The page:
Lewis Carroll certainly read that Victorian giant of literature, George Eliot (the pseudonym of Mary Anne Evans). His diary notes in 1858 that he began "Mr. Gilfil's love-story" from "Scenes of Clerical Life," although he doesn't say what he thought of it. After that, if he read anything more of her work, or noticed the mathematical references in it, we don't know about it.

So it doesn't seem as if her work grabbed him at the time. But, perhaps, if his shade is looking down on us, it would be interested to attend the next free Lewis Carroll Society talk which takes place next week on 2 June - and then perhaps paying Ms. Evans a call afterwards in Paradise to discuss it.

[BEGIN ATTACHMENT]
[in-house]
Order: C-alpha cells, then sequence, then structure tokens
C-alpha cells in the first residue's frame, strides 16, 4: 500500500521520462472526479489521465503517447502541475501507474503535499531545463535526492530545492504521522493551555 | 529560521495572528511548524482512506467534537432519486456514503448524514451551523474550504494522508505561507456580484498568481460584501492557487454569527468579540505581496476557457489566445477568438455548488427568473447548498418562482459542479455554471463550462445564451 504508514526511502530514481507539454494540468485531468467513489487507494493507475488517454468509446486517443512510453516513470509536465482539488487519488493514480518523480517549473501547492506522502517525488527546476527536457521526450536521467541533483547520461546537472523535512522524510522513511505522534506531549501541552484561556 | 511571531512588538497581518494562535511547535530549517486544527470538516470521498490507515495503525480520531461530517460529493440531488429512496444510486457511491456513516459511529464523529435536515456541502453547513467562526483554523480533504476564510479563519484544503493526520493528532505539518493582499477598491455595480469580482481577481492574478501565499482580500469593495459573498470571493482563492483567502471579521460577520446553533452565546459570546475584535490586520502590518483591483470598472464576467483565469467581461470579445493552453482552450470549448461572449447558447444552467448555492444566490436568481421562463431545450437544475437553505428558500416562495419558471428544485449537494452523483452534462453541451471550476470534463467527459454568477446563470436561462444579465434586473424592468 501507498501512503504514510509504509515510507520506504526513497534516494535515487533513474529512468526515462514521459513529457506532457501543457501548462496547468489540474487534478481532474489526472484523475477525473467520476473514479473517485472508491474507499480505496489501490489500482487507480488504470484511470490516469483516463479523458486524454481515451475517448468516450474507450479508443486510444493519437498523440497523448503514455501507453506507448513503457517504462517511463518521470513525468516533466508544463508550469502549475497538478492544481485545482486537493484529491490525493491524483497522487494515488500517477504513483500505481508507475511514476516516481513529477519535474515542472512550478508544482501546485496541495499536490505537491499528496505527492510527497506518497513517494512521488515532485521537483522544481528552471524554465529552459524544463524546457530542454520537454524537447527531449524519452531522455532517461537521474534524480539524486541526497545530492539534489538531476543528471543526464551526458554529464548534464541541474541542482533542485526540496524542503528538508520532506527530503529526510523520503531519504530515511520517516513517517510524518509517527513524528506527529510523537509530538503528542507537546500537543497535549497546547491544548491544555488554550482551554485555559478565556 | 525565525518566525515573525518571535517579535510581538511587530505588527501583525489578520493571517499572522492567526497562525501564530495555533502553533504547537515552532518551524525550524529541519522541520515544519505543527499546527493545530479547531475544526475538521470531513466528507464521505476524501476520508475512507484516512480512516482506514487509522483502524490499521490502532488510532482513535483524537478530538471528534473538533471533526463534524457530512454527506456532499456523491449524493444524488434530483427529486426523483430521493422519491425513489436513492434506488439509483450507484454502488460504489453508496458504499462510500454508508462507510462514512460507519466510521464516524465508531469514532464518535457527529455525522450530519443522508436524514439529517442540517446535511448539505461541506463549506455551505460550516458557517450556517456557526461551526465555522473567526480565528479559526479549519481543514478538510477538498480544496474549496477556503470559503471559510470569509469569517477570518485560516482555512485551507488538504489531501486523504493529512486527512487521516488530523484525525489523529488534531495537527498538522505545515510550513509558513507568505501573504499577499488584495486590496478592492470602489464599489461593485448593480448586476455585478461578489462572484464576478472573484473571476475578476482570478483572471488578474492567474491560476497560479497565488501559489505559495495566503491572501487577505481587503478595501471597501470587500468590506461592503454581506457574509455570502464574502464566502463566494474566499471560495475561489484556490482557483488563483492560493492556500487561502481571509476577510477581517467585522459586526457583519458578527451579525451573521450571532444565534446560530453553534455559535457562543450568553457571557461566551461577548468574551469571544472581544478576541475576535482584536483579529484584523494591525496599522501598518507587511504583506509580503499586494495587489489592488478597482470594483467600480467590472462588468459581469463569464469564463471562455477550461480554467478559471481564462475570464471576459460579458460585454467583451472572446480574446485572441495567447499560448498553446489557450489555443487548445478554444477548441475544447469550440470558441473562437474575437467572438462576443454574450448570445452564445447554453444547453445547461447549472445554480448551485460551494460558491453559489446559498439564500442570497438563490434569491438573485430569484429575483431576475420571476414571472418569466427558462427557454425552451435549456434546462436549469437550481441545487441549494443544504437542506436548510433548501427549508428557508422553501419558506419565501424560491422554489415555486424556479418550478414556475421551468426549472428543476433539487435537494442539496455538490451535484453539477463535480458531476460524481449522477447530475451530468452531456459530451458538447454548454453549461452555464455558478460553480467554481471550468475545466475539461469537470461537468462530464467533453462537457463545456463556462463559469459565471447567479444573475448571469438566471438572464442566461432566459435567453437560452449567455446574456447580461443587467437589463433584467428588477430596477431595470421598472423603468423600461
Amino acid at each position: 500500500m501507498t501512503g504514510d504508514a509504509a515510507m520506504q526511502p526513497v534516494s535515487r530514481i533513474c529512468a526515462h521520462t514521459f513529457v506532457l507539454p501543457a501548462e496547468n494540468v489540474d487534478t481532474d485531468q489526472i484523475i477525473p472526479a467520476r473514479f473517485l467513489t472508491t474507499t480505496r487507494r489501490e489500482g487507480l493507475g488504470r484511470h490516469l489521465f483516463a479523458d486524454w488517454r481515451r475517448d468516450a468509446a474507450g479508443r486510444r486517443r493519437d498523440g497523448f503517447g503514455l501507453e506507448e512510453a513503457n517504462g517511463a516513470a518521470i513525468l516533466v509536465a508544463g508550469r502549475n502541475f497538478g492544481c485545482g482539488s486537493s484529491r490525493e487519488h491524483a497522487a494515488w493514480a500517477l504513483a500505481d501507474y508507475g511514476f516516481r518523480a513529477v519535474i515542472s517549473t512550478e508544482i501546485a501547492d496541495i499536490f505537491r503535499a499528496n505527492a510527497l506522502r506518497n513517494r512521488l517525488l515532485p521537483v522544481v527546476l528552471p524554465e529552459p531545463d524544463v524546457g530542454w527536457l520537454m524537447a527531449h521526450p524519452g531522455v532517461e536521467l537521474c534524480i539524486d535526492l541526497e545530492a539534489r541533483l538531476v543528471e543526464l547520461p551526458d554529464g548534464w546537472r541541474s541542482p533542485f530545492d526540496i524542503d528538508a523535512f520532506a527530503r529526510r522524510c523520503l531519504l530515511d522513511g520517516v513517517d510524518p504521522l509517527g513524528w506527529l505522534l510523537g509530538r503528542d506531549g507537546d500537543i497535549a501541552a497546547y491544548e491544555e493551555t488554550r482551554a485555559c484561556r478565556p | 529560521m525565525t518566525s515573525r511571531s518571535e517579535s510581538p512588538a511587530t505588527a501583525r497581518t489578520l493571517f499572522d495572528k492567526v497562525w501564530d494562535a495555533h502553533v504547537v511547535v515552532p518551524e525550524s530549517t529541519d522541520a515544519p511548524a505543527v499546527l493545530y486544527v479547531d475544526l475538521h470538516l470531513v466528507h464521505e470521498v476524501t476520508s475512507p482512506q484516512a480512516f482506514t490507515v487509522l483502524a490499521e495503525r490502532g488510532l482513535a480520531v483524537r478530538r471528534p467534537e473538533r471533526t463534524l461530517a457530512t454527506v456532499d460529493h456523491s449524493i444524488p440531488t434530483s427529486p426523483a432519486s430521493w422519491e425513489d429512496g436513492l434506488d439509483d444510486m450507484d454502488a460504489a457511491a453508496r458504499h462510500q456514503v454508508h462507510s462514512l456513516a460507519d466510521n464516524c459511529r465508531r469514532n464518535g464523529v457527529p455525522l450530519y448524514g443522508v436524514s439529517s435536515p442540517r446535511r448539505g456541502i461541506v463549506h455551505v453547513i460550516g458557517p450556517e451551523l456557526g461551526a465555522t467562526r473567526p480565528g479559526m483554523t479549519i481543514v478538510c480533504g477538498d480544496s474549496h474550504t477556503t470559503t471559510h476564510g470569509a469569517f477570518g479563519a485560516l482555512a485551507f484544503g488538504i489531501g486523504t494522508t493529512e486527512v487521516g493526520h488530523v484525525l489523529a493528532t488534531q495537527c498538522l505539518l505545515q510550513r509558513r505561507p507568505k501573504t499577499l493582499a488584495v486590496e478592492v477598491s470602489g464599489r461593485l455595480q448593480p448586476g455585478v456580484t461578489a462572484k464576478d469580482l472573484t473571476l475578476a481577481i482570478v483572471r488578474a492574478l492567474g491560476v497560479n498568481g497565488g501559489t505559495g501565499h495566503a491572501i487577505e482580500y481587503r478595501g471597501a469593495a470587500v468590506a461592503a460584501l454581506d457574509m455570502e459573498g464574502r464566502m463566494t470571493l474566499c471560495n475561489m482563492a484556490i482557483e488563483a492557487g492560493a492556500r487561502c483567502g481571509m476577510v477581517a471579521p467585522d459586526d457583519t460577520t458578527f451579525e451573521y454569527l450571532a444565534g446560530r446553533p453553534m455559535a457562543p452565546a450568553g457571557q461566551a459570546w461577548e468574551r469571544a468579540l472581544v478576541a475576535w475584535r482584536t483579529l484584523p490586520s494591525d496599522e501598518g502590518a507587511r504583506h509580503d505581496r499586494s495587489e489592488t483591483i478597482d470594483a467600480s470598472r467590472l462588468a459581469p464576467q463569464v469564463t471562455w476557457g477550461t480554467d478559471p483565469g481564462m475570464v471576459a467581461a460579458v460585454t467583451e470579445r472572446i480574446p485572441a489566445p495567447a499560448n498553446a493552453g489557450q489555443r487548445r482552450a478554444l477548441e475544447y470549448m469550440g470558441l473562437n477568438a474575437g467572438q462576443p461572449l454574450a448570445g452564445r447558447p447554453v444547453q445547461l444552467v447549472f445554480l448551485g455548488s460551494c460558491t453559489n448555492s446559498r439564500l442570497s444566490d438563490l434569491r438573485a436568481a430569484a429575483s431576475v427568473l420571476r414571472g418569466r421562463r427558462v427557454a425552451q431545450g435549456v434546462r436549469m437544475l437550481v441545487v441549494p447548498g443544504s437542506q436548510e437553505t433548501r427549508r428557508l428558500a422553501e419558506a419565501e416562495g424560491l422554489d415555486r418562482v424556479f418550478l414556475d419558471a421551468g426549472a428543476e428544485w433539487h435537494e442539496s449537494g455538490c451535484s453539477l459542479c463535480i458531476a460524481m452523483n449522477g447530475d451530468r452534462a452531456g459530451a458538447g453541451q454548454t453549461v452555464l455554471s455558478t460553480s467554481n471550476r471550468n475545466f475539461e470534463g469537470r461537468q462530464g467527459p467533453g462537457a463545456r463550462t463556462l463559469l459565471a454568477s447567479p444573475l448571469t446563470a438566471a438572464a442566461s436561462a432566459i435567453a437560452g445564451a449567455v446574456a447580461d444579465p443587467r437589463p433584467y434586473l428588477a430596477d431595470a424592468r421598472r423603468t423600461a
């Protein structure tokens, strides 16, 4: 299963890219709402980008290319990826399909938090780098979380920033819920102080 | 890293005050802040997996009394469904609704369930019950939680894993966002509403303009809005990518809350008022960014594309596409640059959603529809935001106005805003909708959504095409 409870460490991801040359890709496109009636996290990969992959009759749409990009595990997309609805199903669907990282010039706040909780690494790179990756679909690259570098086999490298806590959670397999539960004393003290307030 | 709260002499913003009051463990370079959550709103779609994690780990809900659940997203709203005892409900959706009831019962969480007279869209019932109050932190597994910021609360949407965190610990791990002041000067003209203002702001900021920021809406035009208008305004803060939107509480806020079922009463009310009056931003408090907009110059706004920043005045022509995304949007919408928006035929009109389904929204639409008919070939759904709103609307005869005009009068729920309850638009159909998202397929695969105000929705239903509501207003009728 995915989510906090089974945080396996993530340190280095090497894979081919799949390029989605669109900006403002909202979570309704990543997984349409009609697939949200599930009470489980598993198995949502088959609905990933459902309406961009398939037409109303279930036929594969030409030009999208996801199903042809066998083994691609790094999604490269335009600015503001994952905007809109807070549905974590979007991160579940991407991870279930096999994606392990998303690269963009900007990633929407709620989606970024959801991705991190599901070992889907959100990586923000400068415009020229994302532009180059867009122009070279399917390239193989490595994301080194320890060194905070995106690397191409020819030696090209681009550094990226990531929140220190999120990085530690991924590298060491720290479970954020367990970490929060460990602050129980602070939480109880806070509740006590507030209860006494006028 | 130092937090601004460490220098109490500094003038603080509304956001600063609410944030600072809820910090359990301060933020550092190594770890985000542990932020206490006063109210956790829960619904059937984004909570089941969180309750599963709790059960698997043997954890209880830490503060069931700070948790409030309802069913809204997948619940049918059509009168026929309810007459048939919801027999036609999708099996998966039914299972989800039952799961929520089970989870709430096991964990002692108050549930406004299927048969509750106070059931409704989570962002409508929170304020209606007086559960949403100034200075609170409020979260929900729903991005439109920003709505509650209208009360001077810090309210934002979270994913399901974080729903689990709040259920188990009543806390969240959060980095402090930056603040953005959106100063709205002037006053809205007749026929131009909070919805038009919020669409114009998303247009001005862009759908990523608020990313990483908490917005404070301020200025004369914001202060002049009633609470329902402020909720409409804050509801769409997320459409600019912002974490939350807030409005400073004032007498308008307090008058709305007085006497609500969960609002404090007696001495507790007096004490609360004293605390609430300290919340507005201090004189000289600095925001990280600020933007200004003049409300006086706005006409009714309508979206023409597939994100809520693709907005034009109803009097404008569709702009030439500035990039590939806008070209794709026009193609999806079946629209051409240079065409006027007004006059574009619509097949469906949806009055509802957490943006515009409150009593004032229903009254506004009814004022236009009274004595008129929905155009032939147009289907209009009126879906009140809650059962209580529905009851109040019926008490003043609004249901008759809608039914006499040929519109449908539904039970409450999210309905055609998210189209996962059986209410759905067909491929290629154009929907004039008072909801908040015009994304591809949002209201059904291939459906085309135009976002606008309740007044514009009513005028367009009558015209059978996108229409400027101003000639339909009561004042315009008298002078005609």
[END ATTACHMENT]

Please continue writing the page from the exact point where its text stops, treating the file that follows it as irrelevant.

(Yes, it's only a fanciful thought, but I like it.... )

In the talk, Derek Ball of Leicester University shares his work about Eliot's sometimes outrageous mathematical imagery, which he has found to be almost invariably associated with the tragicomedy in her novels.

The talk is free to attend, but if you want to come, please email to say you will be coming so that they can get an idea of numbers. The talk will be held in the Gradidge Room of the Art Worker's Guild, which is a fascinating place in its own right, being one of the few unrestored Georgian houses in an 18th century Bloomsbury square, and full of the most beautiful work created by its members.

The Art Workers Guild is at 6 Queen Square, London WC1N 3AT and all LCS meetings are held at 6:30 for 7:00 pm. Just ring the doorbell.